temperature, and most preferably between 600 to 800% elongation at room temperature.
The elastomer can be both pure elastomers and blends with an elastomeric phase
or content that will still exhibit substantial elastomeric properties at room temperature.
Heat-shrinkable elastics are contemplated for use in the present
invention, however, other non-heat shrinkable elastomers can be used while retaining
the advantages of heat shrinkability with the added dimension of the possibility
of substantially controlling the heat shrink process. Non-heat shrinkable means
that the elastomer, when stretched, will substantially recover sustaining only
a small permanent set as discussed above. Therefore, the elastomeric layer can
be formed from non-heat-shrinkable polymers such as block copolymers which are
elastomeric, such as those known to those skilled in the art as A-B or A-B-A block
copolymers. Such copolymers are described, for example, in U.S. Patent Nos. 3,265,765;
3,562,356; 3,700,633; 4,116,917 and 4,156,673. Styrene/isoprene, butadiene, or
ethylene-butylene/styrene (SIS, SBS, or SEBS) block copolymers are particularly
useful. Other useful elastomeric compositions can include elastomeric polyurethanes,
ethylene copolymers such as ethylene vinyl acetates, ethylene/propylene copolymer
elastomers or ethylene/propylene/diene terpolymer elastomers. Blends of these
elastomers with each other or with modifying non-elastomers are also contemplated.
For example, up to 50 weight percent, but preferably less than 30 weight percent,
of polymers can be added as stiffening aids such as polyvinylstyrenes, polystyrenes
such as poly(alpha-methyl)styrene, polyesters, epoxies, polyolefins, e.g., polyethylene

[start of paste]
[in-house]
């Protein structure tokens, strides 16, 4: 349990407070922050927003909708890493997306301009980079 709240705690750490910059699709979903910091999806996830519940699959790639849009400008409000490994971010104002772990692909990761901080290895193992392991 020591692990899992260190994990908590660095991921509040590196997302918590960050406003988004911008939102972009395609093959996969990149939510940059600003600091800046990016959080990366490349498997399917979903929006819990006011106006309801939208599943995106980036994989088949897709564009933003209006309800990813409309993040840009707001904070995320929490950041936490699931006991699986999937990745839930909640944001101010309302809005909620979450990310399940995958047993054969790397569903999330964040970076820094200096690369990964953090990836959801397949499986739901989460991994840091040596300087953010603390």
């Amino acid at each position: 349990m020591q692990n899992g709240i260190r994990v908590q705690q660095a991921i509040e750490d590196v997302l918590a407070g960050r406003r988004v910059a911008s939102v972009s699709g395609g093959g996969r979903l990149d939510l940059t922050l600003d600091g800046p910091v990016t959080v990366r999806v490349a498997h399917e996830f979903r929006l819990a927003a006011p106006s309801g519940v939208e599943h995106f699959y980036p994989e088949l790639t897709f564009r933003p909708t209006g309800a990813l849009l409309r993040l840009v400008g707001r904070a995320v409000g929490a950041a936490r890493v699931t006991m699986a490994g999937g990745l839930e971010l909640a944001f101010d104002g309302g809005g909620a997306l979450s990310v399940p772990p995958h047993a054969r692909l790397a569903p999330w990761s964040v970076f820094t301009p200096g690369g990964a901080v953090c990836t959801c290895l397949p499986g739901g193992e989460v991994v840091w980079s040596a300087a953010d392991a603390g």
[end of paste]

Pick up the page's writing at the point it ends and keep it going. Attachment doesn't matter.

or certain ethylene/vinyl acetates, preferably those of higher molecular weight,
or coumarone-indene resin. The ability to use these types of elastomers and blends
provides the invention laminate with significant flexibility.
Viscosity reducing polymers and plasticizers can also be blended
with the elastomers such as low molecular weight polyethylene and polypropylene
polymers and copolymers, or tackifying resins such as Wingtack™, aliphatic
hydrocarbon tackifiers available from Goodyear Chemical Company. Tackifiers can
also be used to increase the adhesiveness of an elastomeric layer to a skin layer.
Examples of tackifiers include aliphatic or aromatic liquid tackifiers, polyterpene
resin tackifiers, and hydrogenated tackifying resins. Aliphatic hydrocarbon resins
Additives such as dyes, pigments, antioxidants, antistatic agents,
bonding aids, antiblocking agents, slip agents, heat stabilizers, photostabilizers,
foaming agents, glass bubbles, starch and metal salts for degradability or microfibers
can also be used in the elastomeric core layer(s).
Short fibers or microfibers can be used to reinforce the elastomeric
layer for certain applications. These fibers are well known and include polymeric
fibers, mineral wool, glass fibers, carbon fibers, silicate fibers and the like.